Bantu Stephen Biko was born on 18 December 1946, at his grandmother’s house in Tarkastad, Eastern Cape. The third child of Mzingaye Mathew Biko and Alice ‘Mamcete’ Biko, he had an older sister, Bukelwa, an older brother, Khaya, and a younger sister, Nobandile. His parents had married in Whittlesea, where his father worked as a police officer. Mzingaye was transferred to Queenstown, Port Elizabeth, Fort Cox, and finally King William’s Town, where he and Alice settled in Ginsberg township. This was a settlement of around 800 families, with every four families sharing a water supply and toilet. Both Bantu African and Coloured people lived in the township, where Xhosa, Afrikaans, and English were all spoken. After resigning from the police force, Mzingaye worked as a clerk in the King William’s Town Native Affairs Office, while studying for a law degree by correspondence from the University of South Africa. Alice was employed first in domestic work for local white households, then as a cook at Grey Hospital in King William’s Town. According to his sister, it was this observation of his mother’s difficult working conditions that resulted in Biko’s earliest politicisation.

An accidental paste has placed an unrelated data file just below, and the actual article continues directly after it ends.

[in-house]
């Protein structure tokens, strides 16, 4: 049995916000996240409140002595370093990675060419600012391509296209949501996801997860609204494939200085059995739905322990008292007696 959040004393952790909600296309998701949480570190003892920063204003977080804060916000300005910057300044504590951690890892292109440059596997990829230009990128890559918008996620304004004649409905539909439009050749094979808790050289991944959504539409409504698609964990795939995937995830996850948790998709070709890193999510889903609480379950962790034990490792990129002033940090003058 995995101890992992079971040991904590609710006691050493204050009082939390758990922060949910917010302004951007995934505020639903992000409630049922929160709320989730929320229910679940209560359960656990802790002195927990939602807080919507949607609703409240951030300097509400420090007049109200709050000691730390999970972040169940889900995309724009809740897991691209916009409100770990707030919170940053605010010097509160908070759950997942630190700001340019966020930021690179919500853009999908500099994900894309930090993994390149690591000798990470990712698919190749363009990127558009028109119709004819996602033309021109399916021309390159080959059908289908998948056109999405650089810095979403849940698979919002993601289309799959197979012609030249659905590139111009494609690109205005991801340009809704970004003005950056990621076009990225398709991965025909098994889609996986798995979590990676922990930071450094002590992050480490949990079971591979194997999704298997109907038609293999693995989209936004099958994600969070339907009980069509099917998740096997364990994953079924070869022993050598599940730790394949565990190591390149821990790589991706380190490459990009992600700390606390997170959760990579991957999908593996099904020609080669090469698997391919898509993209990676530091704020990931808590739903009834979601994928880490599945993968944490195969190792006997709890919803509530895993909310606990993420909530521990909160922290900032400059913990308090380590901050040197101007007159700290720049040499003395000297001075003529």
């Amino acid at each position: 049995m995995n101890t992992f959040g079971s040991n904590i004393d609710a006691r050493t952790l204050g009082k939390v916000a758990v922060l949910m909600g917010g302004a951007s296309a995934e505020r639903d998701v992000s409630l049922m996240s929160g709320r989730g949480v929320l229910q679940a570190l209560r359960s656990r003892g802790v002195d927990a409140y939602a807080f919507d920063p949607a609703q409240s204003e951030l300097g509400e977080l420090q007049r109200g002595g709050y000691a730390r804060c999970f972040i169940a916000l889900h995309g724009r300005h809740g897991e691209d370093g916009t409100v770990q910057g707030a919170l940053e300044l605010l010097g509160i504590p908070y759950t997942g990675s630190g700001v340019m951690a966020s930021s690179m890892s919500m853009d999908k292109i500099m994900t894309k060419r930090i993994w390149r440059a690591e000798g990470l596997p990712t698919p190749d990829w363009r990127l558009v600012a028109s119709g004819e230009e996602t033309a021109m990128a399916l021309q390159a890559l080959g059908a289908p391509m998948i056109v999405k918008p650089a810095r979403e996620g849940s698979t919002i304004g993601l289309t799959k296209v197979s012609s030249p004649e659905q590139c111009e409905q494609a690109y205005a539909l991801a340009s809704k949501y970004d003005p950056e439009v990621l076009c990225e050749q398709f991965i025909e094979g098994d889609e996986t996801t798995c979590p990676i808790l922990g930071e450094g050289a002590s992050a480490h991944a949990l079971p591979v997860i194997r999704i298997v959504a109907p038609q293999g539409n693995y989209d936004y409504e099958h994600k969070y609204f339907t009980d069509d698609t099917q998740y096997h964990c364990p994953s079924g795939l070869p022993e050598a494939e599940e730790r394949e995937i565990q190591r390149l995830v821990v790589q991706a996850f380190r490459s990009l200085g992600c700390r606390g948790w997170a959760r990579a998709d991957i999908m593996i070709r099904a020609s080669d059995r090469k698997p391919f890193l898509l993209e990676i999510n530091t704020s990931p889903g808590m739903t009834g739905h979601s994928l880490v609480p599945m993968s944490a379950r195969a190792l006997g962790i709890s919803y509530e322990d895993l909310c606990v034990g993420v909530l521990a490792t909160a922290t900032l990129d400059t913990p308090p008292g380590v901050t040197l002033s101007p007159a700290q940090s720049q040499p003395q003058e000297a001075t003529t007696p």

Biko’s given name “Bantu” means “people”; Biko interpreted this in terms of the saying “Umuntu ngumuntu ngabantu” (“a person is a person by means of other people”). As a child he was nicknamed “Goofy” and “Xwaku-Xwaku”, the latter a reference to his unkempt appearance. He was raised in his family’s Anglican Christian faith. In 1950, when Biko was four, his father fell ill, was hospitalised in St. Matthew’s Hospital, Keiskammahoek, and died, making the family dependent on his mother’s income.